UNSUNG HEROES: The Medal of Honor Recipient We’ve Been Waiting For

Retired Marine Cpl. Kyle Carpenter joined the highest ranks of military heroism today, when President Barack Obama awarded him the Medal of Honor for the his actions in Helmand province, Afghanistan in 2010.

According to his Medal of Honor citation, Carpenter was conducting security on a rooftop in the Marjah district of Helmand province when the Taliban launched a grenade attack in broad daylight. One grenade landed near Carpenter and his best friend, Lance Cpl. Nick Eufrazio. In a move that the citation describes as “Without hesitation and with complete disregard for his own safety,” Carpenter moved toward the grenade in an attempt to shield the other Marine from its blast. “When the grenade detonated, his body absorbed the brunt of the blast, severely wounding him but saving the life of his fellow Marine.”

The Medal of Honor, the nation’s highest award for gallantry, is often awarded when a service member makes a decision in the line of fire that he or she believes will end their own life for the good of other troops. Carpenter should have died, but underwent an extensive recovery process that ultimately resulted in a total recovery, though with a glass eye, replaced jaw, and comprehensive surgeries.

At the ceremony, the president addressed taking on the terrible power of a grenade blast and recovering.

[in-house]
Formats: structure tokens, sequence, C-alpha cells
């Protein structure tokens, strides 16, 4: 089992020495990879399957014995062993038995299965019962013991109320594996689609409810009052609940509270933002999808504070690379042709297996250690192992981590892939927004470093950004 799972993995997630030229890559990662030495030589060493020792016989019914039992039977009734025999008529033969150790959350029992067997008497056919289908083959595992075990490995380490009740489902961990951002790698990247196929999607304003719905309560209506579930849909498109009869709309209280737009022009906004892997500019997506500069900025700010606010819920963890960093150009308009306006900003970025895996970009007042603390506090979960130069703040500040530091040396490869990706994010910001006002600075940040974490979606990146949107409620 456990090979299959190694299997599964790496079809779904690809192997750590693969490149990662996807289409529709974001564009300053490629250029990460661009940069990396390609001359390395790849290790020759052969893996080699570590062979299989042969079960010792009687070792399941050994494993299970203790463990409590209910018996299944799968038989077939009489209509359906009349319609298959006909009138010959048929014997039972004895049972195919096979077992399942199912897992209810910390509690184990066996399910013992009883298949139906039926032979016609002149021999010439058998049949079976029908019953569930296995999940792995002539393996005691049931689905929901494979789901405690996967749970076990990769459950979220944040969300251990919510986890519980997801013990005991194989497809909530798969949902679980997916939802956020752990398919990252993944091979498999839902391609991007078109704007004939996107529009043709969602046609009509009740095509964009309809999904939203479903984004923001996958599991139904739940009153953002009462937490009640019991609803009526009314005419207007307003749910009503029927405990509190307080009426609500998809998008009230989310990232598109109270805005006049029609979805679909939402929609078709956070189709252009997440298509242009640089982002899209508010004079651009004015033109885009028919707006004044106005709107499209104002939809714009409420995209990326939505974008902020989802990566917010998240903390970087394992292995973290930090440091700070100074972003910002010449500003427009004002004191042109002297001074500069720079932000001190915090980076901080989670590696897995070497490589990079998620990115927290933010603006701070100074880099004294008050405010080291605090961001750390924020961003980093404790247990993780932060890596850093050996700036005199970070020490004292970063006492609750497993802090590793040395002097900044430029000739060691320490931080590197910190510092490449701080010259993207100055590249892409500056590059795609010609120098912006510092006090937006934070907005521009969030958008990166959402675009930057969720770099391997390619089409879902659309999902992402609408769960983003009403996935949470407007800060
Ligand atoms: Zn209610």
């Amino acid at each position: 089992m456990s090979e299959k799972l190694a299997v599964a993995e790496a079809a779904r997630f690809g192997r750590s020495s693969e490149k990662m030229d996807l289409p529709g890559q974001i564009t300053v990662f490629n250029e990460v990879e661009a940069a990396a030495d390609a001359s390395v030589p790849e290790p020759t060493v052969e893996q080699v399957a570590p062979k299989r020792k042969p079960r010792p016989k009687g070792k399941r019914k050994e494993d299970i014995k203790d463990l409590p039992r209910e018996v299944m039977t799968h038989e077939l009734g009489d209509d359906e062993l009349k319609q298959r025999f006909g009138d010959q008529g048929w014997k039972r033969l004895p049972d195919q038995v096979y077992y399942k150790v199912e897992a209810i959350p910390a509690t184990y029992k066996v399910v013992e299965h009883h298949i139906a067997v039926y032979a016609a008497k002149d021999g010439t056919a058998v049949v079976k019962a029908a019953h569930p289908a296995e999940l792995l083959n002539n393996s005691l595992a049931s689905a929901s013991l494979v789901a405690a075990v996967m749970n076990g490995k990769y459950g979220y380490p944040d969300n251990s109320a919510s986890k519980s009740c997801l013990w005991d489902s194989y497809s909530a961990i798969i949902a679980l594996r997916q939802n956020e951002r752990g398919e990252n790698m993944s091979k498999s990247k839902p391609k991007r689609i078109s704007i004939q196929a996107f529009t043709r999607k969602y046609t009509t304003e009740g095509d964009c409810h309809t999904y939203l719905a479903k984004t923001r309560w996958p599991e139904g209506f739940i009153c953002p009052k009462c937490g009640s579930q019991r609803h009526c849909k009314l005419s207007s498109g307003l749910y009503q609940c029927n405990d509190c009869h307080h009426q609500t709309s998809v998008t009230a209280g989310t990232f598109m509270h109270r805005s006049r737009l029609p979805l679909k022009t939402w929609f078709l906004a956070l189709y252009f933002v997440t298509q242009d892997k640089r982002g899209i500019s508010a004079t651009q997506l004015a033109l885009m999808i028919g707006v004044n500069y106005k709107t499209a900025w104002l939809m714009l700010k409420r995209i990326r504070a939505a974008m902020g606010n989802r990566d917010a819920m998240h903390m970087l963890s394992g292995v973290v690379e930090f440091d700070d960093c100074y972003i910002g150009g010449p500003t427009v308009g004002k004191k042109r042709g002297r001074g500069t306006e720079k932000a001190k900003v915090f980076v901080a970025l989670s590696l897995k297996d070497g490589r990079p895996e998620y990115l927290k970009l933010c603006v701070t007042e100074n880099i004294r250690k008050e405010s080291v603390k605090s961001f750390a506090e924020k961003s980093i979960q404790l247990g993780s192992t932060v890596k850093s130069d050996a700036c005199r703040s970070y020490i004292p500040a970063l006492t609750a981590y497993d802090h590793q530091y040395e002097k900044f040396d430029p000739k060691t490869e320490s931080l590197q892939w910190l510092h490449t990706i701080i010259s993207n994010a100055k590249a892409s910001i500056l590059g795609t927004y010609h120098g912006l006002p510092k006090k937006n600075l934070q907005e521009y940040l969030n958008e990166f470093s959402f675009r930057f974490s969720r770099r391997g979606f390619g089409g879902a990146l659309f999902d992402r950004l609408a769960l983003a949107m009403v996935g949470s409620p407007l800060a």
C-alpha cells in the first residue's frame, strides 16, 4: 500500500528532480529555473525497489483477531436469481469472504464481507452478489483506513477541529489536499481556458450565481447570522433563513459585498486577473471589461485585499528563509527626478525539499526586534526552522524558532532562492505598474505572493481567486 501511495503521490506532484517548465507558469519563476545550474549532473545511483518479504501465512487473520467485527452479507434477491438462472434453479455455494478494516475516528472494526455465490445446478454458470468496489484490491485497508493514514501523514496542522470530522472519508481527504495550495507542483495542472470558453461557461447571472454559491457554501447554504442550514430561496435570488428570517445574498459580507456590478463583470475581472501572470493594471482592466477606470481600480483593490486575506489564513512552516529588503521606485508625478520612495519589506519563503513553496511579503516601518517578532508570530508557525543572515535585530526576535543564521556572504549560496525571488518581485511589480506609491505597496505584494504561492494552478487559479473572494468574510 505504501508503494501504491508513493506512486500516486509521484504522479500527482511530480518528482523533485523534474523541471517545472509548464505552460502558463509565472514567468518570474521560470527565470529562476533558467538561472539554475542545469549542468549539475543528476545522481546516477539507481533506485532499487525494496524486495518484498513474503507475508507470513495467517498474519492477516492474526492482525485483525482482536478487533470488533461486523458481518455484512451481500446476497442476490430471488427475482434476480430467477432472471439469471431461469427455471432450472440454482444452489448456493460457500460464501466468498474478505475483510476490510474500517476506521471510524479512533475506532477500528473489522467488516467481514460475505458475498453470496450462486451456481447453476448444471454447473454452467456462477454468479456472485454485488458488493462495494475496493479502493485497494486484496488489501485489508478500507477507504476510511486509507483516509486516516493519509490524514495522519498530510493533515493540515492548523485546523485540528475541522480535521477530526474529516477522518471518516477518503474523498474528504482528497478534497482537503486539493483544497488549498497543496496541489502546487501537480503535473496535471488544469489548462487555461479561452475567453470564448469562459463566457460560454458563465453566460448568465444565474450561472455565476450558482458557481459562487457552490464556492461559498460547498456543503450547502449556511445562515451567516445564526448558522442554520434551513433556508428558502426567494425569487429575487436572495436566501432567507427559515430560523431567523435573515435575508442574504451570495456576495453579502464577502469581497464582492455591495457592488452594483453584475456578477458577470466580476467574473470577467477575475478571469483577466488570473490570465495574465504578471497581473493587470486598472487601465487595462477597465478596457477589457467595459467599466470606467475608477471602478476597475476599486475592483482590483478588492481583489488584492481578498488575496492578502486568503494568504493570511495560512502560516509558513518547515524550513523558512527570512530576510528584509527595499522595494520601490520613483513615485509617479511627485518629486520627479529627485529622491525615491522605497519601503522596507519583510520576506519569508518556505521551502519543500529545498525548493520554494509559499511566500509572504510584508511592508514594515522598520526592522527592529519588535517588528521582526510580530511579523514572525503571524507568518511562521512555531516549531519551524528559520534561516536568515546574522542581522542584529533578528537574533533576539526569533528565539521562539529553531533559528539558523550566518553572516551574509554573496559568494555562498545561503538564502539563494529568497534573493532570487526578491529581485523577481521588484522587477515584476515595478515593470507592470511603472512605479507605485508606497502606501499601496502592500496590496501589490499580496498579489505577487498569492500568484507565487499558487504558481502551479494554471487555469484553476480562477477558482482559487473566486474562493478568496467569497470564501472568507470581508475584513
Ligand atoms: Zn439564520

“This man, this United States Marine, faced down that terrible explosive power, that unforgiving force with his own body, willingly and deliberately, to protect a fellow Marine,” Obama said.

His story is one of resiliency, of perseverance, of heroism, and of incredible advancements in medical technology.

“His injuries were called ‘catastrophic.’ It seemed as if he was going to die. While being treated, he went into cardiac arrest and flat lined three times. And three times, doctors brought him back,” said Obama. “Along with his parents, who call Kyle’s survival ‘our miracle,’ we thank God they did.”

In Carpenter’s story, there is incredible potential and hope for the future,  sense that this young man has seen the worst that could possibly come, but isn’t nearly done fighting.

“Kyle is a shining example of what our nation needs to encourage,” the president said, “these veterans who come home and then use their incredible skills and talents to keep our country strong. And we can all learn from Kyle’s example.”

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